One of my professors from college is a friend of Andre Dubus III and greatly respects and admires his father as well. I will be honest, so far I haven’t been able to finish The House of Sand and Fog. I also own The Garden of Last Days, which I bought for a novel-writing class, but never even cracked the cover. When I heard about Dubus’ newest book, Townie, I was intrigued for several reasons. It was reviewed very favorably by the New York Time’s Book Review and it was a departure from Dubus’ usual path of fiction. Now, after starting Dubus’ memoir I not only feel like I have a better glimpse into understanding his fiction, but also into himself as a writer and as a son of a very famous writer.
I found an advanced reading copy of Townie in paperback in a small bookstore in Chelsea on my lunch break and couldn’t resist ($6!). As a editorialist (I’m not sure how I feel about that word, but that is a subject for another post), the idea of an advanced reading copy, with typos and all, is really magical. I’m still reading the book, but I’m flying through it because the narrative is propelling.
The book is definitely as it is described—violent. But there are many moments when a person who has never been in a fight can relate to Dubus and his description of himself as a townie. Firstly, there are several instances in the book when Dubus is put in a world he doesn’t understand. He is a foreigner in his own town, unaware of the lingo, unprepared for people’s’ reactions and behavior. For example, his father throws a baseball with Andre bare-handed one day and is surprised by his son’s lack of experience with America’s pastime. Andre goes to his first baseball game with his friend Sam and doesn’t know or understand the terms like strike, pitch, curve ball, out. Another example is when his father’s young third wife tells Andre she grew up in Manhattan. He has never heard of Manhattan before and feels ashamed. It is something we can all relate to—that feeling of remembering the first time you heard a term or word and how it changed your life. That seems strange to say, but I really believe learning a new word, or a new world like baseball for that matter, can change a persons’ life.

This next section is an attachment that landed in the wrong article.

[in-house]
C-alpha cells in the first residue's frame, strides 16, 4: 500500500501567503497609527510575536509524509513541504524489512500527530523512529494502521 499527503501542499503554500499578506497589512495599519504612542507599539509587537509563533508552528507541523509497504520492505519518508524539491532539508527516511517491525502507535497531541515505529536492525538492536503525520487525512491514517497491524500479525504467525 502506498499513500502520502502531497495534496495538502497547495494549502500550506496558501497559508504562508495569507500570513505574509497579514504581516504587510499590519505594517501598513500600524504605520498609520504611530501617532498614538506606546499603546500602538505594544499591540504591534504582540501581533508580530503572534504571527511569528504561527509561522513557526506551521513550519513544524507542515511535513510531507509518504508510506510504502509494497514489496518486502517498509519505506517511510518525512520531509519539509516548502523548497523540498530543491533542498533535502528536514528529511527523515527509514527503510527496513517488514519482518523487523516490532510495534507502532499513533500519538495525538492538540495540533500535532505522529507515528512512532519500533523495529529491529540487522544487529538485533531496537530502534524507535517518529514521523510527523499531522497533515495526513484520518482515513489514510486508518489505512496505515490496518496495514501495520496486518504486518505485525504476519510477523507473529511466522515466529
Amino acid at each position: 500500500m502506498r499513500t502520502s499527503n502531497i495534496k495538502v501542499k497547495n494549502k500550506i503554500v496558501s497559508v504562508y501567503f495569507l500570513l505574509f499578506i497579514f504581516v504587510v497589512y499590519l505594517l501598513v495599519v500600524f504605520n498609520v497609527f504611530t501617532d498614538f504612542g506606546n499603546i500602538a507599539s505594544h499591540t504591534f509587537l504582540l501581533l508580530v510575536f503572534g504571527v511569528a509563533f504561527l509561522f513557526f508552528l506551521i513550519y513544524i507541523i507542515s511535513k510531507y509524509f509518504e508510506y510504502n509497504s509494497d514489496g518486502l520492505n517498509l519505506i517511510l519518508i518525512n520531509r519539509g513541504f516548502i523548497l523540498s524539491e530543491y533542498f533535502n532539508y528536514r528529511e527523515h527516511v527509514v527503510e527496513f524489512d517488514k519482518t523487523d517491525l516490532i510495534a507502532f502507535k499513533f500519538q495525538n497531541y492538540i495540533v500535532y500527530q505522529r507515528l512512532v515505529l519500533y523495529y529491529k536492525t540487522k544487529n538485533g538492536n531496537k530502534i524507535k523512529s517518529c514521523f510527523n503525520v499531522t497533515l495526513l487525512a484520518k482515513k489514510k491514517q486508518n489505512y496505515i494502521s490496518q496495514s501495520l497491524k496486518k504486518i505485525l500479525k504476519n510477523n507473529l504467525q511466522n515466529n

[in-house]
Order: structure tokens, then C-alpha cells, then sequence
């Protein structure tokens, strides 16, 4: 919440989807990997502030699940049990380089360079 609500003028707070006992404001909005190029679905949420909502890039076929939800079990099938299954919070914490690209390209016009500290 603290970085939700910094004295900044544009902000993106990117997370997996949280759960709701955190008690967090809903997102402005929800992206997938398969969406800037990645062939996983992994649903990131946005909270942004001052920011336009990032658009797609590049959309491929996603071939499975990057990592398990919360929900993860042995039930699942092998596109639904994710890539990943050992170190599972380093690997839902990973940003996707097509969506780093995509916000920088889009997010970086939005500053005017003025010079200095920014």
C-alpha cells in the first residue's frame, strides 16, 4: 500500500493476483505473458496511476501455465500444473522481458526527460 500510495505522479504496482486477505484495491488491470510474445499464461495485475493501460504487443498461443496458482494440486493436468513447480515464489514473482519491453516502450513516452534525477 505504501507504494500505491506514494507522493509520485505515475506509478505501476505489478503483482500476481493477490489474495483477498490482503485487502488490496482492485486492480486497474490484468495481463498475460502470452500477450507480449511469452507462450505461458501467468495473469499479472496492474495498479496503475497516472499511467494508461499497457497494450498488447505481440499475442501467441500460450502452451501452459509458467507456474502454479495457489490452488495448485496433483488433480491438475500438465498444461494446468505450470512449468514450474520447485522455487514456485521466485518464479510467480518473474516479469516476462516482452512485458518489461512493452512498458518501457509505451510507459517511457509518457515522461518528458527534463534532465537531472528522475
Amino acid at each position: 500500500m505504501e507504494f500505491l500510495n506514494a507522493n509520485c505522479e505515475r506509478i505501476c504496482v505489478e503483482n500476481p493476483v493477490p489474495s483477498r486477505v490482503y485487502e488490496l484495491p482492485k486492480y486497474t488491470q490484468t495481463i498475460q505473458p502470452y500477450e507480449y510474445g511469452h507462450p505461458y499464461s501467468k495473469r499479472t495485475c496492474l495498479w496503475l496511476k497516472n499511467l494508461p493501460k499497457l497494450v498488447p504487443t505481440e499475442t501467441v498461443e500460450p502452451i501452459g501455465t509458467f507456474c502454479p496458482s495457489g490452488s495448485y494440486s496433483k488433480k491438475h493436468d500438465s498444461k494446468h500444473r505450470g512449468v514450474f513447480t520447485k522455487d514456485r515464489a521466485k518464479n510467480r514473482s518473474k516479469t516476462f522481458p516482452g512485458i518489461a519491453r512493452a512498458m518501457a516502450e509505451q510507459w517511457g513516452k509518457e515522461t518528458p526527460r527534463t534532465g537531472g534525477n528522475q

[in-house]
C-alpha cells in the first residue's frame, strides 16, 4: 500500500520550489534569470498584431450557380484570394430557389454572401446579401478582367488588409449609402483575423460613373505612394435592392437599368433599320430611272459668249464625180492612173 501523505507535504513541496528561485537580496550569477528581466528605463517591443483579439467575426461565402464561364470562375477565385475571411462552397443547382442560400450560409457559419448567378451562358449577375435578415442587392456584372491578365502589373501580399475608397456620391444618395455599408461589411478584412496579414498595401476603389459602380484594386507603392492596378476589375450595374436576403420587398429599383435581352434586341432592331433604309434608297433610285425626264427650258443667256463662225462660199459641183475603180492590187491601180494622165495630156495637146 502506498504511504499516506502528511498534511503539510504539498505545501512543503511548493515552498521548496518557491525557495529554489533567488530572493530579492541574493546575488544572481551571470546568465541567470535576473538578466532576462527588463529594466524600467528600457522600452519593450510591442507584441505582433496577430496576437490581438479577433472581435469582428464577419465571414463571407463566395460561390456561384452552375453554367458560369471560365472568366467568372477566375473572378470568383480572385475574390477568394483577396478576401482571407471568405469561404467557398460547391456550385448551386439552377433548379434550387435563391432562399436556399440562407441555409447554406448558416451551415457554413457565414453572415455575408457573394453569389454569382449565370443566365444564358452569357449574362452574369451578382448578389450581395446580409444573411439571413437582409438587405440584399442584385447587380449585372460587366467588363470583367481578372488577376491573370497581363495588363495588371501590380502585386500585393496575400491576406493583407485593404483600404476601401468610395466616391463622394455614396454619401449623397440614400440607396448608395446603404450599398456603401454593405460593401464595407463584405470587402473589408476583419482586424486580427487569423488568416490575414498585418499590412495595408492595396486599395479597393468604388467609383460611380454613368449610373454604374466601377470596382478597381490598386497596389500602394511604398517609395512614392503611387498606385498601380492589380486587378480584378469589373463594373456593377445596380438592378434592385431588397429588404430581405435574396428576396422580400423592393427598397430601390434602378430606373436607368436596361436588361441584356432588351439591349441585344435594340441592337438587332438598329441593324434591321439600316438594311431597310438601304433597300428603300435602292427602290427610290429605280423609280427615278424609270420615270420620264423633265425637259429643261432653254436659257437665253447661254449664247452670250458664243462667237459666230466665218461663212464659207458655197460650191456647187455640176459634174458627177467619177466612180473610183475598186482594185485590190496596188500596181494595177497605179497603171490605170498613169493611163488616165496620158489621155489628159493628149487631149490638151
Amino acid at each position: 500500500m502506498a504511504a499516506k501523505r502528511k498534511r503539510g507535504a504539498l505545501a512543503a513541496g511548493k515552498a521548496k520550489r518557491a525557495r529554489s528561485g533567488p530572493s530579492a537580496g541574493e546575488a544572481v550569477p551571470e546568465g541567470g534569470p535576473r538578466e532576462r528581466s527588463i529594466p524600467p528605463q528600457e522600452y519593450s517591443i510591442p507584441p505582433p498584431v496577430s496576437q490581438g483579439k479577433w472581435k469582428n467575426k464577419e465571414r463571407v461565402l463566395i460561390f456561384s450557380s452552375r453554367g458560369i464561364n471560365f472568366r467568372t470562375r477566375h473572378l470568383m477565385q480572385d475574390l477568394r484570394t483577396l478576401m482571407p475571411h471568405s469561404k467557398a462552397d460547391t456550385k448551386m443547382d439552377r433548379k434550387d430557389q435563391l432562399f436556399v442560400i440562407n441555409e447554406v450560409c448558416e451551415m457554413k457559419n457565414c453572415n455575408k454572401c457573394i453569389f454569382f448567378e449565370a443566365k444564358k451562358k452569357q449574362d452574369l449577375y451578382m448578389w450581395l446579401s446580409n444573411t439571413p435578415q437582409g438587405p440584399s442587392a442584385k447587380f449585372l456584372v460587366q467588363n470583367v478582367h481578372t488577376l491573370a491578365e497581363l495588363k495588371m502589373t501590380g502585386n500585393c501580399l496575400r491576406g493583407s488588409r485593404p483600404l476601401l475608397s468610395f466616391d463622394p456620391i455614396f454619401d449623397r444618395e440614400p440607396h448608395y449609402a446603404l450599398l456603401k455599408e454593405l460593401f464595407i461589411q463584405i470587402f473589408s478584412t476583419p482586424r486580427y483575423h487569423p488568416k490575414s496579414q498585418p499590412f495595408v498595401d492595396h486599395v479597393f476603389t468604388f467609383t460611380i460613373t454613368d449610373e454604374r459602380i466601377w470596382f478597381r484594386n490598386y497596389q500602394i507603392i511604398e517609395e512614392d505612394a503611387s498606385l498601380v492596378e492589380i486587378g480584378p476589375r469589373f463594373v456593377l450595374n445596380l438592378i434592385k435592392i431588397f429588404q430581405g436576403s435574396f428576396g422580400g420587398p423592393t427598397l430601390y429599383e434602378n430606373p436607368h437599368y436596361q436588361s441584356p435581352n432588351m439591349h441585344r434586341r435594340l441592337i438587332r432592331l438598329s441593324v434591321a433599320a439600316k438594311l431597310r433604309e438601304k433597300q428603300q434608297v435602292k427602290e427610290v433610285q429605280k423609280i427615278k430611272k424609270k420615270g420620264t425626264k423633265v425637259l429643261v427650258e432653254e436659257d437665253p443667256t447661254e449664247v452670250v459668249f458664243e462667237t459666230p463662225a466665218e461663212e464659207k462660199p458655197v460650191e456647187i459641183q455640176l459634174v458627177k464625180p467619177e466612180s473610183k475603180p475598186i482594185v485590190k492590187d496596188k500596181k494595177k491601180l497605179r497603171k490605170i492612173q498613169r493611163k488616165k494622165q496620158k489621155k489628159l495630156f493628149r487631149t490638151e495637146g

I went to college in a small town where there were a lot of working people, trying to make a living in a slightly depressed area. The three bars in town housed all the townspeople and the University students. On Friday’s, the most popular bar, Bot’s, was where the townies went after working all week to unwind. I would still go to Bot’s on Fridays, but my friends and I were the few college kids who did. There were old men, in their 70s and younger men and women who worked at the mall and the car dealerships and restaurants on the Strip as the populated highway where Routes 11 and 15 met, people who we saw daily walking Market Street or pumping our gas at Sheetz. The only time we really interacted with them besides in the restaurants and the mall was in the bar. This book gives me a totally different perspective on those people I shared a town with for four years. Dubus takes the word townie and embraces it, encapsulates it, and runs from it.
As a writer myself, I write primarily fiction, but with my experiences as a commuter in New York City I have been considering writing a memoir. Dubus’ book has really helped me think about how I would structure such a book and how I would choose important scenes and experiences to illustrate my current state as a bridge-and-tunnel-er.
Now, I will go finish Townie because this book is really a crowning moment for Dubus in my mind. And I believe I will go back and read Dubus’ other books as well.